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TBM 255: The New Airbnb (Lenny's Podcast) w/Melissa Perri
This post was co-written with . We started chatting about the podcast, and an hour in we figured…hey, let’s put this out there.
You've probably already listened to (or are about to listen to) Lenny's Podcast with Brian Chesky. We're both big fans of Lenny and were very grateful for him bringing him on to share more context around his earlier statements about how he changed product management at Airbnb. Hearing these things first-hand is so valuable.
Here is the podcast if you haven't checked it out.
But as always, the best content always sparks more questions.
Melissa and I co-wrote this post to share what questions were going on in our minds as we checked out the podcast. In our experience working with many different companies, we've observed diverse situations leading up to what Chesky described, so while listening we constantly found ourselves curious and wanting more details. What else was happening? How did this relate to the broader context?
We have limited knowledge of what was going on at Airbnb (some friends, etc.), and we don't know Chesky. Given the number of questions people have asked us about Spotify, Basecamp, Shopify, FAANG (MAMAA), SaFE, [insert companies that do interesting things], we figured we would get ahead of this and write something we could give people.
It's always important to understand the context behind what you hear in podcasts, and here are the questions we would ask to uncover if this would work in other situations.
Backgrounds of the Leaders
The founders had started Airbnb pretty quickly out of school. What experiences did they draw from when building AirBnB and determining how to run it? Who was advising them? How did the advisors change over time, and how did their advisors shape the company at different stages?
How did Chesky work with Joe Gebbia, the co-founder and Chief Product Officer of Airbnb from 2008 to 2022? More about this story, and other background about the founders and how the relationship evolved, would be very helpful.
Is every founder a product person? Is a founder the right product person for the entire lifecycle of a company?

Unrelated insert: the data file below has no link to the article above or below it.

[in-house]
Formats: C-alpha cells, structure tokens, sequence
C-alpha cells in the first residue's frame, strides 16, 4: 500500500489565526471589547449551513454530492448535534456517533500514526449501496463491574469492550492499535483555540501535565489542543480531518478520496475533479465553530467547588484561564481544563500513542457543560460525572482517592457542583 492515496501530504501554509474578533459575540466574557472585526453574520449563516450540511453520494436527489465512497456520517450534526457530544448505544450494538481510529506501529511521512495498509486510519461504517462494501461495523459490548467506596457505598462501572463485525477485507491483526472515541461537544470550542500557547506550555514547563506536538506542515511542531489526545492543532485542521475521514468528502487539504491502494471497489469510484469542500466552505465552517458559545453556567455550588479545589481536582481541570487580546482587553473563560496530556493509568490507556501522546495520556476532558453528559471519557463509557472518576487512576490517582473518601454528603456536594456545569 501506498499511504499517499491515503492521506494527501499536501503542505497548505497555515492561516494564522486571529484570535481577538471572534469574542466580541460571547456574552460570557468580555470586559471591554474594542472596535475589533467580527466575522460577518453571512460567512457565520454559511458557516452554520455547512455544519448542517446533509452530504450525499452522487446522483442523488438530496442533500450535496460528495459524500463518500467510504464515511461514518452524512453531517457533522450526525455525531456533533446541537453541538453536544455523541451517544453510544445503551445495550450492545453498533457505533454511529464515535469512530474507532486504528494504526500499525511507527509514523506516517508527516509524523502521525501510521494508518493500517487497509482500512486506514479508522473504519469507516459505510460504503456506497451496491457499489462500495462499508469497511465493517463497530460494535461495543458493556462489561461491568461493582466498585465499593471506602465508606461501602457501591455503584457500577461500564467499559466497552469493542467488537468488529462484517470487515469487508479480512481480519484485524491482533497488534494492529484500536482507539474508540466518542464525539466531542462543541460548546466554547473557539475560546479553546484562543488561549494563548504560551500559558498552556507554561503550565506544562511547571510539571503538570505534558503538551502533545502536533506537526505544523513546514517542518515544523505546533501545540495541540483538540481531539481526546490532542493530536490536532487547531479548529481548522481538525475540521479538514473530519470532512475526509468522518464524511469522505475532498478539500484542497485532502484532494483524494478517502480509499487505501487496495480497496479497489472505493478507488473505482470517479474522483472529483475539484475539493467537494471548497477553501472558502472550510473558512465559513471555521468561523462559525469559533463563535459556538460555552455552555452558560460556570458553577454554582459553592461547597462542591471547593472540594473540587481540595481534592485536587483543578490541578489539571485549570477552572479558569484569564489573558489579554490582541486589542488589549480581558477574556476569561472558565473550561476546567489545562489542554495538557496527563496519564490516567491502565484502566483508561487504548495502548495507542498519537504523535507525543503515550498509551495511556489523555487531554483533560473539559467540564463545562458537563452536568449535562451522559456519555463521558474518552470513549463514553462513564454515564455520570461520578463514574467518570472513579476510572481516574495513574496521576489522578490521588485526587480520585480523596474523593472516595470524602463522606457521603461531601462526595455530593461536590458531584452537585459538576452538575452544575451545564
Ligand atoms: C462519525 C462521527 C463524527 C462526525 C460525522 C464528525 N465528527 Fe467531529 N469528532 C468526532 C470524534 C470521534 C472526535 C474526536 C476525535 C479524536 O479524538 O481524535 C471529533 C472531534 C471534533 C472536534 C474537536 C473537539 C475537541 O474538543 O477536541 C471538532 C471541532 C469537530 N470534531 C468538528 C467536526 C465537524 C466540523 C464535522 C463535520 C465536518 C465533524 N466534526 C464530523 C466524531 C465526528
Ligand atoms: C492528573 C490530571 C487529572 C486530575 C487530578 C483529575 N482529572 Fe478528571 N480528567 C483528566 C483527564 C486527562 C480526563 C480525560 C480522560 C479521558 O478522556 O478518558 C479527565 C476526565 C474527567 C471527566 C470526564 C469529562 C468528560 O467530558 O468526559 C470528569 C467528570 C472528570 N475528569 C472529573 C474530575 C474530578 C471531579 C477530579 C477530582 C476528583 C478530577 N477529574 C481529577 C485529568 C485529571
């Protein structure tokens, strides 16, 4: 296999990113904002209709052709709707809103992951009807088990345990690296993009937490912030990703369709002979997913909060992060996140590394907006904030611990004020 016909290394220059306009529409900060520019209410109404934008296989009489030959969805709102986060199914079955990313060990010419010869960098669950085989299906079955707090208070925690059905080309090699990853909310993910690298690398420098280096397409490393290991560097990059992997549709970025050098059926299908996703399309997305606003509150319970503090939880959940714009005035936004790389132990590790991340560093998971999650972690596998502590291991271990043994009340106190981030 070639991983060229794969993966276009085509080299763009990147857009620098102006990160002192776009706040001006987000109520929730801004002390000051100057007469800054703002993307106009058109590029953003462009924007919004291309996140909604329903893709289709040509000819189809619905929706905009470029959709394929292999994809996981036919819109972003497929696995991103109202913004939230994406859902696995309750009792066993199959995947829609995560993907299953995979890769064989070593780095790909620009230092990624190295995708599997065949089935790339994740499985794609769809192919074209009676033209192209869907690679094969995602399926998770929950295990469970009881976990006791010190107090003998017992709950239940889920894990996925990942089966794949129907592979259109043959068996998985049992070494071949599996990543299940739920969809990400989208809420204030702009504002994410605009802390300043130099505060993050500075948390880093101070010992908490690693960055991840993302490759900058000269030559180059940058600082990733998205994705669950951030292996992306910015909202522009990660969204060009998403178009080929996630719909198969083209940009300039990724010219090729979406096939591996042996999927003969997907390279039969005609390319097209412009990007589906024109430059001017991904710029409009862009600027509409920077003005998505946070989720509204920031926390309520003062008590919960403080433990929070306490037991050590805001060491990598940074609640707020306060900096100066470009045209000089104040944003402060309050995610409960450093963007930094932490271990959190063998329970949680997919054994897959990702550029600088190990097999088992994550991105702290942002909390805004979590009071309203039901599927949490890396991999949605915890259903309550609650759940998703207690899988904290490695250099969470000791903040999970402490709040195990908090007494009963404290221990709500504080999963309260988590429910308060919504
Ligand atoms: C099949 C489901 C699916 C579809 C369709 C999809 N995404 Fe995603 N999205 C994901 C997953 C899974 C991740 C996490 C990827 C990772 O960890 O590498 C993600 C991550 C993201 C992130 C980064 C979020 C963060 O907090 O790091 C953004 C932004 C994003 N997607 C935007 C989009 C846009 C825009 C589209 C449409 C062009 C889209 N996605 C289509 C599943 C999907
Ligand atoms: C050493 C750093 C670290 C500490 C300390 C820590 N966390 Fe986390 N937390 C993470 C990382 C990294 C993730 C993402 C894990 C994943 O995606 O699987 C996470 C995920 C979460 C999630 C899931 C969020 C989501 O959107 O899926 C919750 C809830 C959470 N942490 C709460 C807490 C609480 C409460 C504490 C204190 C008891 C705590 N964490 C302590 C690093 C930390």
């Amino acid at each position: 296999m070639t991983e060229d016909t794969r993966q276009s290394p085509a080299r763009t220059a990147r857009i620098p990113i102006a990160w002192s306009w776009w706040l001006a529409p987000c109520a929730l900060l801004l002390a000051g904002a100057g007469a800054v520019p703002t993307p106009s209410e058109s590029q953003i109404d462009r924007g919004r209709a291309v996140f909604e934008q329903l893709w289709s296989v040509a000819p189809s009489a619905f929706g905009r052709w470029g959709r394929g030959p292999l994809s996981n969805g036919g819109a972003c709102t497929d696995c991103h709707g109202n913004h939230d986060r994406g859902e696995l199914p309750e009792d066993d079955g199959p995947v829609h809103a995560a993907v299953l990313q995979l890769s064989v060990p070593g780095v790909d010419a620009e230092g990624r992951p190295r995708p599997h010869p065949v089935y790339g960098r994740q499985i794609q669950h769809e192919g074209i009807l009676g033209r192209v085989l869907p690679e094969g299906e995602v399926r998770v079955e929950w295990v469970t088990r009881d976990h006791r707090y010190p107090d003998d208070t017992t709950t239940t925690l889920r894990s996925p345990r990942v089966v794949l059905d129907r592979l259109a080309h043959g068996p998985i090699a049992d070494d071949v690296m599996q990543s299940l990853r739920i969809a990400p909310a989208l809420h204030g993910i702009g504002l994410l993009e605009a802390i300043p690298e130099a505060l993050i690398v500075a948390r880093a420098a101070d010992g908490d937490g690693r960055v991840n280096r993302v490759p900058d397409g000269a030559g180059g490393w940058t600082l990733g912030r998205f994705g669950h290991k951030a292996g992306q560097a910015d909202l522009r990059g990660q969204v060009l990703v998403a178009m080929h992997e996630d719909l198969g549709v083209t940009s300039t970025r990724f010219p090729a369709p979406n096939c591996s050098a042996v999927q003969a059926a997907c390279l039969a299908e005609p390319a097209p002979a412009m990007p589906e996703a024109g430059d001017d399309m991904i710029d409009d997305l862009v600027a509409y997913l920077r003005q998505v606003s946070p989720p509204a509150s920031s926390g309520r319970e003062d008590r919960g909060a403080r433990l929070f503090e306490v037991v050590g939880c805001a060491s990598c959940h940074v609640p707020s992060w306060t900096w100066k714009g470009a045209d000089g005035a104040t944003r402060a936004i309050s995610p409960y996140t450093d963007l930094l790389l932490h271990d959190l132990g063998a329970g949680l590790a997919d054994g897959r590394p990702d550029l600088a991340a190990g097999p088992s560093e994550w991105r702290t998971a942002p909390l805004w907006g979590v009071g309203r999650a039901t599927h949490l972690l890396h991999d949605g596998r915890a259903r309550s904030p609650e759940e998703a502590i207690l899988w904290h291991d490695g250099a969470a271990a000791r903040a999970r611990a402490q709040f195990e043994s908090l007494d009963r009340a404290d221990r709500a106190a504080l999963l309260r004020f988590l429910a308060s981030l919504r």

Chesky mentioned that the job of a leader is "to be able to motivate a team to see potential in them[selves] that they don't see in themselves, and to push them." What is his understanding of what a CEO and CPO must provide for the company to lead them on the right path at scale? Was this happening? What do CEOs and CPOs do that don't fall under the "motivate a team..." category?
In our experience working with founders, we've found that they can be magicians at running the "zero to one" playbook. However, they start to get uncomfortable when the scale kicks in. It becomes very difficult for them to figure out what is happening, who to trust, where to "lean in," when to delegate, and when to "go deep." They go on kicks, persuaded that X is the problem, only to discover that it is Y (and Y isn't something you can solve in a day, and your advisors don't know everything). It can be very hard to transition to thinking of your company as a product vs. just the product as the product and addressing the known unknowns regarding competence, leadership style, etc.
(NOTE: Neither of us has been given $9 billion to build anything, so just getting that out there. This is incredibly difficult—even if you've done this many times.)
Without experience scaling companies (and frankly, even when you have that experience), you quickly find there's no set playbook on how to do those things. Frequently, founders don't get the mentorship they need in Product Management leadership and CEO leadership to transition from startup to growth to enterprise. Or they don't hire the leadership expertise in Product Management, thinking this is an innate playbook that founders should possess. Or they get caught hiring people who, on paper, "have done it before," only to find that the "it" wasn't well defined.
Was this a problem at Airbnb? Or something else? Or something in between? The interview didn't go in this direction, but hearing more about these struggles would be amazing. One thing is for sure: it can be hard to rekindle the fire a founder has for their business and product, so despite any existing challenges, it is incredible to have someone as passionate as Chesky still involved.